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How to Hire A Painter

I never understand why people say “it’s just paint”, or “painting is easy”, that “you can just change it” or that “paint is cheap”, etc etc. People who say that must not have gone through the process of choosing colors, hiring painters, having your home covered in tarps and smelling like weird plastic for a week. True, painting is cheaper than moving, but it’s not inexpensive either. A good paint job takes time to accomplish and should last at least ten years, and if you are going to go through the above mentioned process, you want to be happy with the final result. The best way to achieve this? Educate yourself a bit on the painting process, determine what results you want to see, and learn how to communicate your needs effectively so that you and your painter are on the same page from day one.

How do you find a painter for starters? Ask for recommendations from people that you know and trust. Ask them what was the best thing and worse thing about the experience, and what they would have done differently had they the chance. Once you’ve narrowed down potential painters then set up individual walk throughs. The walk through is going to be the most important part of the process. Take time to do a thorough walk through. Trust me. This is where the communication comes into play and sets the tone for the whole process going forward.

Start with your walls. Are your walls drywall or plaster? If plaster, how much repair do they need? Do you want the painter to simply fill in cracks, or do you want him/her to smooth your walls so much that they look brand new? A level five drywall finish is when your walls look perfect. Do you need your plaster walls to look like drywall? Or do you want your plaster to retain some character? Decide what you’ll be happy with, and the quote you receive from the painter will reflect this.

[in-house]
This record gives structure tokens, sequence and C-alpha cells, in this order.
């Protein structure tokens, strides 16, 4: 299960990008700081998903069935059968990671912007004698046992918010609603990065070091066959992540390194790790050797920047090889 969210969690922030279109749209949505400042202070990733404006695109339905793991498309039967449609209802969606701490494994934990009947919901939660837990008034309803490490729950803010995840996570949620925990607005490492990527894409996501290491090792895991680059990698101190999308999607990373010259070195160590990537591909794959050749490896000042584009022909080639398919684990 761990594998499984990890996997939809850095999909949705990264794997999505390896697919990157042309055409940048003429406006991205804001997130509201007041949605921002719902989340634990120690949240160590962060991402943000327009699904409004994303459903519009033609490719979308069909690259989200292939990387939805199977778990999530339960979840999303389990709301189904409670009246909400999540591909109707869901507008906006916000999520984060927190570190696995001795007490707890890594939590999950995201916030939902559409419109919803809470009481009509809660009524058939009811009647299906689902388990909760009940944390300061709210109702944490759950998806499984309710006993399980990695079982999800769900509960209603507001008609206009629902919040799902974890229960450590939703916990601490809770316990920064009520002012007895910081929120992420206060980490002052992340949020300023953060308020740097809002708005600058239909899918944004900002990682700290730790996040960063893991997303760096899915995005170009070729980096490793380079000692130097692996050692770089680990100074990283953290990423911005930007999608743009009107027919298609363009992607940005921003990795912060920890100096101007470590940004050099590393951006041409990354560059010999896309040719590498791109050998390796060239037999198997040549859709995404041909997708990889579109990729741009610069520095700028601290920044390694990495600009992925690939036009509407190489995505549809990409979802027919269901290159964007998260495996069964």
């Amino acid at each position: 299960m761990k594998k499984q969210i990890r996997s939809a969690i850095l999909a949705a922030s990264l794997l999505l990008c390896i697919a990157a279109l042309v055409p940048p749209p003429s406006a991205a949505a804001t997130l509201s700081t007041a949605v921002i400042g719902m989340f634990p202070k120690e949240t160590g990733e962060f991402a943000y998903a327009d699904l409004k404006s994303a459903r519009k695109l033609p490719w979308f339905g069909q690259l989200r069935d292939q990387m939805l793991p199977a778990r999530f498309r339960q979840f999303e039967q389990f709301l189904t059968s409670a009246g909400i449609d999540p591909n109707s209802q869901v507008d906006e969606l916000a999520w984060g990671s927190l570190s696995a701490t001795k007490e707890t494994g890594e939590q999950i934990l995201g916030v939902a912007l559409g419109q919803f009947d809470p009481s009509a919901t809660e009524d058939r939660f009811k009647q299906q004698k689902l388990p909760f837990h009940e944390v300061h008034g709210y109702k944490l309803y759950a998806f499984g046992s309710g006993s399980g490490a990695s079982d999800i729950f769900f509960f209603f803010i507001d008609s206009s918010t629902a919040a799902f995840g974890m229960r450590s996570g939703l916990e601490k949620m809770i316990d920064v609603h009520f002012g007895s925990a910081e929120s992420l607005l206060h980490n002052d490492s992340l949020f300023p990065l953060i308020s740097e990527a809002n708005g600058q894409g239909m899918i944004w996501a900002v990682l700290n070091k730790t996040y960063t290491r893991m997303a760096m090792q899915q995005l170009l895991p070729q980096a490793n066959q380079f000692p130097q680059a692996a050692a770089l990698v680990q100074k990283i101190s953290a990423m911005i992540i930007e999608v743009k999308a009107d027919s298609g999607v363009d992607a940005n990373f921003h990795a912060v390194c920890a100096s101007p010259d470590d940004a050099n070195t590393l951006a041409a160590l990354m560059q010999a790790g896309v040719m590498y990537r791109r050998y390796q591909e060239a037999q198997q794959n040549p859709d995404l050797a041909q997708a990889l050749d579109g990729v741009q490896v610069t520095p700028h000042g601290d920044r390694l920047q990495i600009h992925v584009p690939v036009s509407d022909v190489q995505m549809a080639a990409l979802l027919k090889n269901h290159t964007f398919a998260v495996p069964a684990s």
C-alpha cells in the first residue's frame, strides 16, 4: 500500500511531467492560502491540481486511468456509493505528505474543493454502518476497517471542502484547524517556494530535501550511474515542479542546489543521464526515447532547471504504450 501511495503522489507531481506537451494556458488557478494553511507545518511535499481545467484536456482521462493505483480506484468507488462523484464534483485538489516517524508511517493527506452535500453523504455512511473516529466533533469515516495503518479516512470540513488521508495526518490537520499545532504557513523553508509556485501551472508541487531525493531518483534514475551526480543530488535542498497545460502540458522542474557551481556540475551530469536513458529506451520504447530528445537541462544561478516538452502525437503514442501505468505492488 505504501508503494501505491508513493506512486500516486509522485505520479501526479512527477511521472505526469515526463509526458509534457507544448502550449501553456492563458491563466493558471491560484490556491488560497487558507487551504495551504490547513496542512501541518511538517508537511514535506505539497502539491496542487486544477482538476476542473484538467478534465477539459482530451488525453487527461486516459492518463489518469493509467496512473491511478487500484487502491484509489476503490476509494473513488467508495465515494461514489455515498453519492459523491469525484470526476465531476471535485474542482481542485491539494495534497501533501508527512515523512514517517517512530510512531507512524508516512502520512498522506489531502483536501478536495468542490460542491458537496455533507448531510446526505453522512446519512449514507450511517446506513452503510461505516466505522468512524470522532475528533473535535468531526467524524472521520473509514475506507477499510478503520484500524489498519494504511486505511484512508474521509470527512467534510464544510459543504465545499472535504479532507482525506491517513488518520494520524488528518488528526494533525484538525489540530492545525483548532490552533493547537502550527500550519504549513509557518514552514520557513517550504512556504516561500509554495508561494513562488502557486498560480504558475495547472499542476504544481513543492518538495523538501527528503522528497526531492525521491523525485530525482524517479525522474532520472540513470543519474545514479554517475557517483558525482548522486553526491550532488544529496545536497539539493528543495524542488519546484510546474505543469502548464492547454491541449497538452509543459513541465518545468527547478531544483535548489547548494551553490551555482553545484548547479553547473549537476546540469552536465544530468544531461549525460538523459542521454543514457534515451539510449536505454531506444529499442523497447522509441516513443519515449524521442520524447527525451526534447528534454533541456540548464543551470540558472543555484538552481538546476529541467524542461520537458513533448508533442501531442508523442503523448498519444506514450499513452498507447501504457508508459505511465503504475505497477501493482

Next, move on to millwork. Millwork refers to baseboards, crown, door casings, window trim, bead board, chair rail, any detail on your walls. Painting millwork is time consuming and therefore can add a lot to a painter’s quote. Sometimes it’s necessary to paint to get a finished look. Decide with your painter what millwork, if any, that you want painted.

You also need to discuss doors. A painter may paint your crown and baseboards but do not assume he/she is including doors. If they are in good shape, you may not need them painted. But if your millwork is getting painted, will your doors match? Will your painters paint both sides? And what about your closets? You need to specify if you want the inside of your closets painted. Most painters will not assume to paint the inside of closets unless asked.

Now on to ceilings. Ceilings that are in good shape and do not have signs of cracks or water damage don’t necessarily have to be painted. But if there is damage to them, will the painter fix it? If you have stucco or popcorn ceilings, will the painter paint them so that they look seamless with the rest of the ceiling?

Do you have kitchen or bathroom cabinets that you want to see painted? Cabinets, like millwork, require a different types of paint from wall paint. Make sure you understand the product that your painter is going to use on your cabinets, as well as the process to prepping and painting cabinets.